Young People's Attitudes to Religious Diversity Project 

The quantitative strand of the Young People's Attitudes to Religious Diversity Project led by the University of Warwick gathered data from over 2000 students living in each of the four nations of the United Kingdom (England, Northern Ireland, Scotland and Wales), and from London as a special case. In total, nearly 12,000 students participated in the survey. 

The St Mary’s Centre collaborated with the Warwick Religions and Education Research Unit at the University of Warwick on the Wales aspect of the Young Peoples’ Attitudes to Religious Diversity Project. In Wales 2,328 year nine and year ten students participated in the quantitative survey part of the project; 1,087 students from schools with a religious character (Catholic and Church in Wales) and 1,241 students from schools without a religious character.

The project has been extended to include the Republic of Ireland in a separate study undertaken in partnership with the Irish Centre for Religious Education (ICRE) between 2013 and 2015. More information and the abstracts of the publications from this extension can be found on the Young People and Religion in Ireland page of this website.

About the project

The Young People’s Attitudes to Religious Diversity Project is a three-year funded project within the AHRC/ESRC Religion and Society Programme (2009-2012). 

The project, conceived by Professor Robert Jackson, employs mixed methods, both qualitative and quantitative. The quantitative strand is led by Professor Leslie Francis, working with a team of researchers in the Warwick Religions and Education Research Unit (WRERU), in the Centre for Education Studies at the University of Warwick.

The aims of Young People and Attitudes to Religious Diversity project are to:

    • gain more detailed knowledge and understanding of young people's attitudes towards religious diversity.
    • gain more detailed knowledge and understanding of the factors that influence the formation of these attitudes.
    • inform current debates about RE and social cohesion and provide reliable information relevant to the deployment of policy.
    • supply important data to inform academic discussion.

Project findings

The findings of this project influenced the Exploring Why and Exploring our World Religious Education storybook series. Both of these book series are available for free download on this website.

Currently, 48 peer-reviewed articles and book chapters have emerged from the project. A full list of these publications are available for download at the bottom of this page. Many of the studies include a Wales sample and four studies in particular are directly focused on Wales:


young people's attitudes to religious diversity•    Francis, L.J., ap Sion, T. & Penny, G. (2014). Is belief in God a matter of public concern in contemporary Wales? An empirical enquiry concerning religious diversity among 13- to 15-year-old males. Contemporary Wales, 27, 40-57.

•    Francis, L.J., Penny, G. & ap Sion, T. (2017). Schools with a religious character and community cohesion in Wales. In E. Arweck (Ed.) Attitudes to Religious diversity: Young people’s perspectives. Farnham: Ashgate.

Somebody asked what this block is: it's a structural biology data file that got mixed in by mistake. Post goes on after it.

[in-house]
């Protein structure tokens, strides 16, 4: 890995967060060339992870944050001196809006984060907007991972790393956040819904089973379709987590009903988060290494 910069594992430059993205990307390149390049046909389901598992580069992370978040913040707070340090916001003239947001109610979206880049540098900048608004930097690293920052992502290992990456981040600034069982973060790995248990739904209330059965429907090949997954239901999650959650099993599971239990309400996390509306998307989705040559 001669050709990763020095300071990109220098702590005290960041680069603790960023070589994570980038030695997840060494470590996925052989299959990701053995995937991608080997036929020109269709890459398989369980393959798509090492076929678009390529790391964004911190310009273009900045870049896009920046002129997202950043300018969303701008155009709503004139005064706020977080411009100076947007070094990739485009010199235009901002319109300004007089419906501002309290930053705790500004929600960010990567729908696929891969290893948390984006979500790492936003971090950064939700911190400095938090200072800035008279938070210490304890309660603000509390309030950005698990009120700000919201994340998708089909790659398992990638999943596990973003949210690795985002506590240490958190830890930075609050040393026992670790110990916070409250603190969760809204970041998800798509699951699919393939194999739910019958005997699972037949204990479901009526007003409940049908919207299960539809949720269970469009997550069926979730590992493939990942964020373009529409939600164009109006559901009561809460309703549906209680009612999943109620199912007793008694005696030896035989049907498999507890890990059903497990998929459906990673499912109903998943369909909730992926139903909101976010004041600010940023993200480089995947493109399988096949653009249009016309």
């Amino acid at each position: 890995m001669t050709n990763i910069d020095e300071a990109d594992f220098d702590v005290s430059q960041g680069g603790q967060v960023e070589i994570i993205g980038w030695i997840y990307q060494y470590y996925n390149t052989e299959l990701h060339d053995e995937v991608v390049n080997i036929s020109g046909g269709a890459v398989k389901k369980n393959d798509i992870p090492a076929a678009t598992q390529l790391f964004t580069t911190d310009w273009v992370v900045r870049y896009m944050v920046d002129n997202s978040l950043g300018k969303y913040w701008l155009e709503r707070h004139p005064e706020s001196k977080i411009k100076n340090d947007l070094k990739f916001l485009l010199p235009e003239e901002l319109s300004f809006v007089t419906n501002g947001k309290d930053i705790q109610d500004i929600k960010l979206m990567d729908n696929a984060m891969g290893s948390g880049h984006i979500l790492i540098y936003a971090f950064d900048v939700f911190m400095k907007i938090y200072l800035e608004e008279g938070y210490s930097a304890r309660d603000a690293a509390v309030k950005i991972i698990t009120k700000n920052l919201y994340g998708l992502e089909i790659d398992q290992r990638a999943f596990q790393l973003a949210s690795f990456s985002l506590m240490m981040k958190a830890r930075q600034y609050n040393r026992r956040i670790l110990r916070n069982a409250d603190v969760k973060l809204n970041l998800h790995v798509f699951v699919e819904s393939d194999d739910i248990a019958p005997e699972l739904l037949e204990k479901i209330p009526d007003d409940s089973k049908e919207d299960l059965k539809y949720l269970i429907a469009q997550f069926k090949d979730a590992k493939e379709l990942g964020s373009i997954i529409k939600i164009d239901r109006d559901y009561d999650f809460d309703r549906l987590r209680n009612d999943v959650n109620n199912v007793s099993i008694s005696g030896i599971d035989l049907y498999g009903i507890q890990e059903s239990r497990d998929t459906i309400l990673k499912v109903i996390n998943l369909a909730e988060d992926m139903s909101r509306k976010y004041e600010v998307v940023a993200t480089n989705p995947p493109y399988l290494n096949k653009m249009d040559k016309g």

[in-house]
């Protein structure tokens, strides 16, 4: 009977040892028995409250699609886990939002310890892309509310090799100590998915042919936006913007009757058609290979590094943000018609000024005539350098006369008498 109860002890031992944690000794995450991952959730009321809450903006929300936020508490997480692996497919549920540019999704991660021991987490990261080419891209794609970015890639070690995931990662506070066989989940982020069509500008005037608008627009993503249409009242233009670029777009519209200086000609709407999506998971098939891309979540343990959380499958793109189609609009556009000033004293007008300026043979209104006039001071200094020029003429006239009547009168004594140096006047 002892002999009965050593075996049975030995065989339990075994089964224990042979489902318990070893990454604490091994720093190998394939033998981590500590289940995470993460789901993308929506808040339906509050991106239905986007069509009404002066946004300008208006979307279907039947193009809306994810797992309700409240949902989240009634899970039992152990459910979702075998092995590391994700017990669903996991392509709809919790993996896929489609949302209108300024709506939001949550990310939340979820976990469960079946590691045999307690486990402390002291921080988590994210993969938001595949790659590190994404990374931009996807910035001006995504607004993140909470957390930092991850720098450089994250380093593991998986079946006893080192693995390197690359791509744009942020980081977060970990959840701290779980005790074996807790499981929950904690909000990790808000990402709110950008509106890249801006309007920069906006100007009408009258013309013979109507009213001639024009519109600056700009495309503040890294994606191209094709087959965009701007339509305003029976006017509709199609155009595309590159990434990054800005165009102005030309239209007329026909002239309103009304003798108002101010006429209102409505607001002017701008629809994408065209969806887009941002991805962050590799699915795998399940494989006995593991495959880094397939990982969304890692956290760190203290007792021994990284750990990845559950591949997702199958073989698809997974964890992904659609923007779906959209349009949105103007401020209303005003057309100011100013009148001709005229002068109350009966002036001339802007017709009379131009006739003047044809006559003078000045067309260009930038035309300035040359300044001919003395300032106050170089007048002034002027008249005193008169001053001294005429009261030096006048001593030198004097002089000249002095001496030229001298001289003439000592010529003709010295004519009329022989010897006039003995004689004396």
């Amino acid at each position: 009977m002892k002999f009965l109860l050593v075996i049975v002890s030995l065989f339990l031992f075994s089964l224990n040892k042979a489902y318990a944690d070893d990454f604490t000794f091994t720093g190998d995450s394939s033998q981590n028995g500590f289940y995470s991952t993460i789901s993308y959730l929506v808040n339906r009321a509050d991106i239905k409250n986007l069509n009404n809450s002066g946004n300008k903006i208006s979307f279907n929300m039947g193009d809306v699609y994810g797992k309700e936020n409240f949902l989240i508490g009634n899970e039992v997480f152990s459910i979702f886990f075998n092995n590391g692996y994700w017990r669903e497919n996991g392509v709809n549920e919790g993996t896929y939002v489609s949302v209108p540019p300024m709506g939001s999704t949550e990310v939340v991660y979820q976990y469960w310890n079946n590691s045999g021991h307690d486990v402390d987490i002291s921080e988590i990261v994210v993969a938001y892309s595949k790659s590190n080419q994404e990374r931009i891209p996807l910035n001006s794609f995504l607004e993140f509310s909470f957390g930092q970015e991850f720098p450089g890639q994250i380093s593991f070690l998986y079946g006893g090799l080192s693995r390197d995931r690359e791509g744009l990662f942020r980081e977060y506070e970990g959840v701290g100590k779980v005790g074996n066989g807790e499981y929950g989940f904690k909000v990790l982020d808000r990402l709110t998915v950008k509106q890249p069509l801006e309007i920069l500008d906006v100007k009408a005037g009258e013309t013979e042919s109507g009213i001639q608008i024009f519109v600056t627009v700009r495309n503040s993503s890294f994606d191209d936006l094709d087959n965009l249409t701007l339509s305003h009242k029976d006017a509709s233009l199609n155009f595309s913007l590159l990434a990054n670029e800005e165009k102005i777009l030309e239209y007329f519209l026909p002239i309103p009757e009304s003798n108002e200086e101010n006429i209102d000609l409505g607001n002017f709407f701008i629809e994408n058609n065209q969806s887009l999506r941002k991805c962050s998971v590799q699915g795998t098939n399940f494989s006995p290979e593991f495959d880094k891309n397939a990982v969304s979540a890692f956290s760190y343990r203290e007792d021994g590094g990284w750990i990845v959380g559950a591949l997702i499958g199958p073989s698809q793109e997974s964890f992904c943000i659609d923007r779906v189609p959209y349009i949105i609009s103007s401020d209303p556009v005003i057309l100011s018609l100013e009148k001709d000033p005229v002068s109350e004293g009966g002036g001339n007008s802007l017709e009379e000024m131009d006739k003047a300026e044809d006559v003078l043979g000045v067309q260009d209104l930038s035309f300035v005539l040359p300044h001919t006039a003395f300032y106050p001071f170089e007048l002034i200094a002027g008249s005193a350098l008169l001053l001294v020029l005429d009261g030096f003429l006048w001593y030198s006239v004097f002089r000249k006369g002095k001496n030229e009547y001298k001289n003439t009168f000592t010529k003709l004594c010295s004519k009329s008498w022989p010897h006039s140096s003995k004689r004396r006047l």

•    Francis, L.J. & Village, A. (2014). Church schools preparing adolescents for living in a religiously diverse society: An empirical enquiry in England and Wales. Religious Education, 109 (3).

•    Francis, L.J., ap Sion, T., McKenna U., & Penny, G. (2017). Does Religious Education as an examination subject work to promote community cohesion? An empirical enquiry among 14- 15-year-old adolescents in England and Wales. British Journal of Religious Education, 39, 303-316. 


Project findings explore a number of areas of relevance for researchers, policy makers and educators working in contexts where listening to young people's attitudes to religious diversity is important. Some of these areas include:

  • relevant issues and debates for each of the five areas of the UK (London, Wales, Northern Ireland, England and Scotland;
  • religious and non-religious identities;
  • the social and public significance of religion;
  • the effect of schools with a religious foundation;
  • the effect of religious education.
There have been many significant findings from the project, such as:
  • students who are themselves religiously motivated hold more positive attitudes to religious diversity; 
  • there is no evidence that schools with a religious character produce students who are less accepting of people from other religious faiths;
  • religious education does work in the sense of leading to attitudes that promote community cohesion, lessen religious conflict and promote the common good.

Relating research to practice in schools

Research fiindings from the Young People's Attitudes to Religious Diversity Research Project have informed the development of two open access Welsh Government sponsored storybook projects for Foundation Phase children:
Both series have been written and published by the St Mary's Centre (Bear Lands Publishing) and can be accessed on this site as well as the Welsh Government Hwb site.


Publication download

Download the full list of publications from this project (including abstracts).

If you would like to read more about any of these publications, please contact the St Mary's Centre.